Behemoth - _Evangelion_
(Nuclear Blast, 2009)
by: Jackie Smit (9.5 out of 10)
Say what you will about MySpace and the like negating the fruits of hard graft in heavy metal, but while the digital age has certainly been responsible for fanning the flames of several fires that shouldn't have been lit to begin with, cream (almost) always rises to the top. Behemoth presents a strong case in point. Once the preserve of a choice few, their tireless dedication to spending more time on the highways and byways of the touring circuit than is healthy, has ensured that anything bearing their logo -- even something so comparatively lowly as an EP -- is treated as a grand event by both the underground and mainstream metal media.

Of course, their love affair with the open road hasn't been their sole virtue. For the past several Behemoth albums, this quartet has proven itself an increasingly enthralling and reliable commodity, and while Adam "Nergal" Darski's gallivanting with Polish pop strumpets may suggest otherwise, _Evangelion_ is the sound of the band at their most confident and aggressive. The blueprint remains a familiar one: expertly exercised blackened death metal, doused in several discernible but subtle musical eccentricities. That said, _Evangelion_ is immediately less playful than its predecessor. Where _The Apostasy_ had its moments of respite, this opus will keep its foot on your throat from the outset and sounds all the more menacing for it. Nergal's throaty rasps sound like a king cobra spewing venom on "Daimonos". "The Seed Ov I" mainlines Morbid Angel and echoes Azagthoth and Co's finest moments, while "Transmigrating Beyond the Realms Ov Amenti" works its way toward a spiralling crescendo that easily ranks among the most brutal sequences to bear the Behemoth stamp of ownership.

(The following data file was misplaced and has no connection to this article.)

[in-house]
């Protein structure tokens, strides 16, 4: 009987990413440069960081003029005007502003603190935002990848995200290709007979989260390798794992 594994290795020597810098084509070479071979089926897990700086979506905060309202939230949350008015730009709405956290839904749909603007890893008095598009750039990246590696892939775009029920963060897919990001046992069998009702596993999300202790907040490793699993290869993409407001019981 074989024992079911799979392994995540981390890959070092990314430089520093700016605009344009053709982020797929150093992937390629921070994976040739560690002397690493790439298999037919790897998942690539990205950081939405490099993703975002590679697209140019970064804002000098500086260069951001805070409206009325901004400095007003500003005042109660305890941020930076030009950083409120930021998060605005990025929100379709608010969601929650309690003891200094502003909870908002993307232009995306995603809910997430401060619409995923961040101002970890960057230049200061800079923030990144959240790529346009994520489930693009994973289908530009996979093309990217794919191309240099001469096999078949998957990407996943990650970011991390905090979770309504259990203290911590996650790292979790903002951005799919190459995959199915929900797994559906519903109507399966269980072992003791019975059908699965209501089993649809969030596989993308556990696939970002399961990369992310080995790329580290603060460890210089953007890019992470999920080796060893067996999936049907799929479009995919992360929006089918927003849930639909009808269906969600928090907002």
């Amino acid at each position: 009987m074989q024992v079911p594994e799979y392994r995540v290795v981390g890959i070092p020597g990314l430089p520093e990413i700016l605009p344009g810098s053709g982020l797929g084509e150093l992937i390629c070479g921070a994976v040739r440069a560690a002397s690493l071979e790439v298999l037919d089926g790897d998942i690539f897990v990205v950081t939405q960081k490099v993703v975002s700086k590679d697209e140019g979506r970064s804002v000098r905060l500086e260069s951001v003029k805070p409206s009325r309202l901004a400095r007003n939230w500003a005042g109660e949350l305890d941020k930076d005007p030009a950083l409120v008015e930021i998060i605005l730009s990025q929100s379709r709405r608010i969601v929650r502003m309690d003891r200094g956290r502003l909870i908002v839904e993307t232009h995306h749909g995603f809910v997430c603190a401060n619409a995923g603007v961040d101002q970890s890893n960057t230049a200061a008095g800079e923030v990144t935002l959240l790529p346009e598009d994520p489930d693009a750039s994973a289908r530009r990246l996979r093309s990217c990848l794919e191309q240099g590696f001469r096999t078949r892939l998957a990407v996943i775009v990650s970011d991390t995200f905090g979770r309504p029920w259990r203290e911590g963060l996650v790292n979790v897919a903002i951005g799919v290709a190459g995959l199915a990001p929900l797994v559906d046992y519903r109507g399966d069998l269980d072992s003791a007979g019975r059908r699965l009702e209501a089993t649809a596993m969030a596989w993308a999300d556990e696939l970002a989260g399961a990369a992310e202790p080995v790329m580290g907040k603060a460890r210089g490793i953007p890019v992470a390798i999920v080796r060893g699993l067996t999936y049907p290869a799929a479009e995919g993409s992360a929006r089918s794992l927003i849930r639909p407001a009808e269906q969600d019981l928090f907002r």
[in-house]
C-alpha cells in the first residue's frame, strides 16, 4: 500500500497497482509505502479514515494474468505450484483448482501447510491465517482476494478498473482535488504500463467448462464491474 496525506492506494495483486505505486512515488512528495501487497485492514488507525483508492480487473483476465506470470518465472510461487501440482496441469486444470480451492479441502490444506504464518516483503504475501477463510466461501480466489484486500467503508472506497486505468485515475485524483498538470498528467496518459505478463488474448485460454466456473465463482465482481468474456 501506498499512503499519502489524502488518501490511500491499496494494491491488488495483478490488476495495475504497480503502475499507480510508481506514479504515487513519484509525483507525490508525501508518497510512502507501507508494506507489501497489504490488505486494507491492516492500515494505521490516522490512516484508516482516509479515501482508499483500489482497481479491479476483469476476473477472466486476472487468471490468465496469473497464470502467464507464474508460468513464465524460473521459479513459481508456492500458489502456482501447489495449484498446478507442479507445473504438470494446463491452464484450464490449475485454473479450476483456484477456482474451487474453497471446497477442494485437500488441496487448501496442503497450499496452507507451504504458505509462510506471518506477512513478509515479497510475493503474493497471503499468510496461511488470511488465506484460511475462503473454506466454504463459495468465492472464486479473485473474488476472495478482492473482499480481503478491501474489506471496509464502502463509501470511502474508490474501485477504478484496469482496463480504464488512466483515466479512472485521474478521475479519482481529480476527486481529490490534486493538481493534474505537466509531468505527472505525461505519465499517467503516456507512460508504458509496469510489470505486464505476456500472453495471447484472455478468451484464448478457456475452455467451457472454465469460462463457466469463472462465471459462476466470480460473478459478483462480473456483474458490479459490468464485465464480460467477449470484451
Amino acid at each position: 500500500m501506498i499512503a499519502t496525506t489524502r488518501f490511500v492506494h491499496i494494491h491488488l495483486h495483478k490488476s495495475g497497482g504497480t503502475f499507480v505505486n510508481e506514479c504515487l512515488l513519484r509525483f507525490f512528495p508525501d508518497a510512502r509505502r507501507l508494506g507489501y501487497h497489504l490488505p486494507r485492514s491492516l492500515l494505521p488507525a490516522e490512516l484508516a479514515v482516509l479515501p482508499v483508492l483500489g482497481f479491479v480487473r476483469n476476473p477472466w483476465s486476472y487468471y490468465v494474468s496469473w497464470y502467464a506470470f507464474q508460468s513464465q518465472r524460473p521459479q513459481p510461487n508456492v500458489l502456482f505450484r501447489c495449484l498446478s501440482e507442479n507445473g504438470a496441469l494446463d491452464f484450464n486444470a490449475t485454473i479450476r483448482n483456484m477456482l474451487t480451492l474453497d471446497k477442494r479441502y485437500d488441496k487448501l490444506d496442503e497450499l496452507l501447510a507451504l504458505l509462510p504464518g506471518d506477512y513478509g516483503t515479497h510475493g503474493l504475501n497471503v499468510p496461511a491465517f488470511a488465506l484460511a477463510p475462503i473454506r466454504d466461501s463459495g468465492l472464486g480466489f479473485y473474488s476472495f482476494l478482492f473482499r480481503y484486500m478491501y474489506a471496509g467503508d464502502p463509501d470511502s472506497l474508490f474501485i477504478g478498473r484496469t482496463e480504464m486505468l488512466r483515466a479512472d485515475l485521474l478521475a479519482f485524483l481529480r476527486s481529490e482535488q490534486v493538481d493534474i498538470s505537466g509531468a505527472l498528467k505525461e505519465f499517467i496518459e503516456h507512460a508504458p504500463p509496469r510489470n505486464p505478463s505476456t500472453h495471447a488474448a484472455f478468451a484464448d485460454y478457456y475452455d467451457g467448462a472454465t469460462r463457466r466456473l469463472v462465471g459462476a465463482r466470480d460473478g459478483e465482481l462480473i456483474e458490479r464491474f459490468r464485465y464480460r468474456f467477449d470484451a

However potent these songs, the crown jewel in _Evangelion_ rests in the more than eight minute "Lucifer". Foreboding, inventive and utterly engrossing it will leave you breathless not only by virtue of its sheer bombast, but as a stunning testament to just how far Behemoth has come since _Grom_. Simply put, these boys have done it again, and if you aren't yet convinced that they are one of the most important and vital acts in extreme music today, you're probably reading the wrong website.


(article published 16/8/2009)

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